My husband had to dig down the first time to uncover the top and the septic people put in extension tops that reached the surface of the surrounding ground. These tops now just have to be unscrewed and not dug up every time.

    • Just be careful what you put into the septic tank from the kitchen. The faster you you fill the tank the more it has to be pumped. It averages us for 3 people living here about $250 to pump the tank and that includes the transport and emptying the truck.
      It you are careful you might be able to get away with pumping the tank about every 2 – 5 years.
      Make sure the access top(s) pf the tank are accessible.

      My husband had to dig down the first time to uncover the top and the septic people put in extension tops that reached the surface of the surrounding ground. These tops now just have to be unscrewed and not dug up every time.

      We’ve had ours pumped twice in 35 years and it didn’t “need” it either time. If you don’t put junk down into it (tampons/crappy brands of “quilted” toilet paper, grease, etc) it will keep itself in perfect working order. That’s the point of a septic tank.

      It’s not a holding tank, that’s an entirely different issue. a true septic should not need to be pumped but once every 15-20 years. Of COURSE Septic companies will tell you otherwise, kind of hard to maintain a business when a homeowner only needs you once every 15 years vs every 5.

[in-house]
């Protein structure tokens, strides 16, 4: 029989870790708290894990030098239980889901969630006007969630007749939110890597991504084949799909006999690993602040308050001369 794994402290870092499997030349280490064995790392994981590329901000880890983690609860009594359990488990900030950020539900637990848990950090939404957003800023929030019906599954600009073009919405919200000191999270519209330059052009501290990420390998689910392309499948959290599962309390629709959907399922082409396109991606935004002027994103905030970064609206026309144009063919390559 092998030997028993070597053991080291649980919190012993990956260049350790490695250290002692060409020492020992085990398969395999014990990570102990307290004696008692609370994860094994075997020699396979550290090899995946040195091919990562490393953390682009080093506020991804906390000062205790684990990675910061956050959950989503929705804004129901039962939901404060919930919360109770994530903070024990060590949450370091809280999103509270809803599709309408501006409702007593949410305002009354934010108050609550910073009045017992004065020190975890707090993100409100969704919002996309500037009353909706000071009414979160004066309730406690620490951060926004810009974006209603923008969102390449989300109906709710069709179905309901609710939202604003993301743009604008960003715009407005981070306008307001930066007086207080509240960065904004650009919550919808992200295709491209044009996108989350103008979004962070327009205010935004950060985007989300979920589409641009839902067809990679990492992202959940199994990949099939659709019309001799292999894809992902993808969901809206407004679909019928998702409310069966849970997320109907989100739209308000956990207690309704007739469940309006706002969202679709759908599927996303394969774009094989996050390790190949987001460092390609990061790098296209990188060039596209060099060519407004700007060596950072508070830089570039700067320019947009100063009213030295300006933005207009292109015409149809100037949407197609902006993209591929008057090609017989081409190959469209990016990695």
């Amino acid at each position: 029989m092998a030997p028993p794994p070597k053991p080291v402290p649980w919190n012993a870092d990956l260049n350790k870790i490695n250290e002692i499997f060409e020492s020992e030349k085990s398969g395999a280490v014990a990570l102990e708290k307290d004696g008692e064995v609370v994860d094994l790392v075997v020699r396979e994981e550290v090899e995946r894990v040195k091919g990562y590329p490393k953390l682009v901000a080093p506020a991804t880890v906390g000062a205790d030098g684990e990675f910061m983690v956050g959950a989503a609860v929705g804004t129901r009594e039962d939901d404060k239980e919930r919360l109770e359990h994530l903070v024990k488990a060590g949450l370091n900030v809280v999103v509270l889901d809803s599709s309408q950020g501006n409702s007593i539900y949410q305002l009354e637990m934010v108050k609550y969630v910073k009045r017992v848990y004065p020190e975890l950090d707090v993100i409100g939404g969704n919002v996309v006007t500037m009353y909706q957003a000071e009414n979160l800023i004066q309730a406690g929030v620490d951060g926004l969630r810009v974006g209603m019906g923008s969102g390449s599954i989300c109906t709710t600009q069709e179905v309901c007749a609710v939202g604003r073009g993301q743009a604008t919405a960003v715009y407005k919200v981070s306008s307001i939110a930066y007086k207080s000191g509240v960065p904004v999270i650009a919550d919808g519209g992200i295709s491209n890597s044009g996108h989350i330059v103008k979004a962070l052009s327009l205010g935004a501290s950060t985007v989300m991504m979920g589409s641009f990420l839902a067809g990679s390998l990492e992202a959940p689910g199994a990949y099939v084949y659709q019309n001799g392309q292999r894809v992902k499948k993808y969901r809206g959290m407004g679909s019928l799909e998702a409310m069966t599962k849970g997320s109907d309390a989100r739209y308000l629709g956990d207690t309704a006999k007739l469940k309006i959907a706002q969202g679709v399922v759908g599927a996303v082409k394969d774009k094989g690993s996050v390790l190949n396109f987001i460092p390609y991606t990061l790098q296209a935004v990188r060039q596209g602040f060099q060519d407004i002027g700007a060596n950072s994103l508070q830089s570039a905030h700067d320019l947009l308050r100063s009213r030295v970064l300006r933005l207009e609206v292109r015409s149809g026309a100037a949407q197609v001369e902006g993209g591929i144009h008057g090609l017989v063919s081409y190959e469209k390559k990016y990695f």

LOL

  4. The absolute best thing you can do to maintain a good working septic system is not use a garbage disposal. you want stuff… that is already digested, not raw.

    compost or trash your scraps. of course as others have said no oils. ditch the chemicals and go for homemade green cleaning products.

    chemicals are not good for septic systems. you are trying to keep bacterial processes not kill them.

  5. excellent info here- I don’t have a septic tank, but as we are hoping to buy, this info has reduced my fear of septic tanks

  6. Ive lived n same place since 1999 and have an ariator with 200 ft of graveless leachi am yet to have it pumped..cig.butts tampins paper towles have stoped it up bfore but with a snake i got it clean…but im afraid im going to need it pumped soon…but ive got almost 19 years of service outvof it….and its even in clay soil.I have been very fortunite ….

  7. It is interesting that you suggested feeding your septic tank some rotten tomatoes every now and then. That is good for me to know as a new homeowner. I don’t want to have a problem with my septic system. It might be smart for me to have a professional come clean my tank out for me.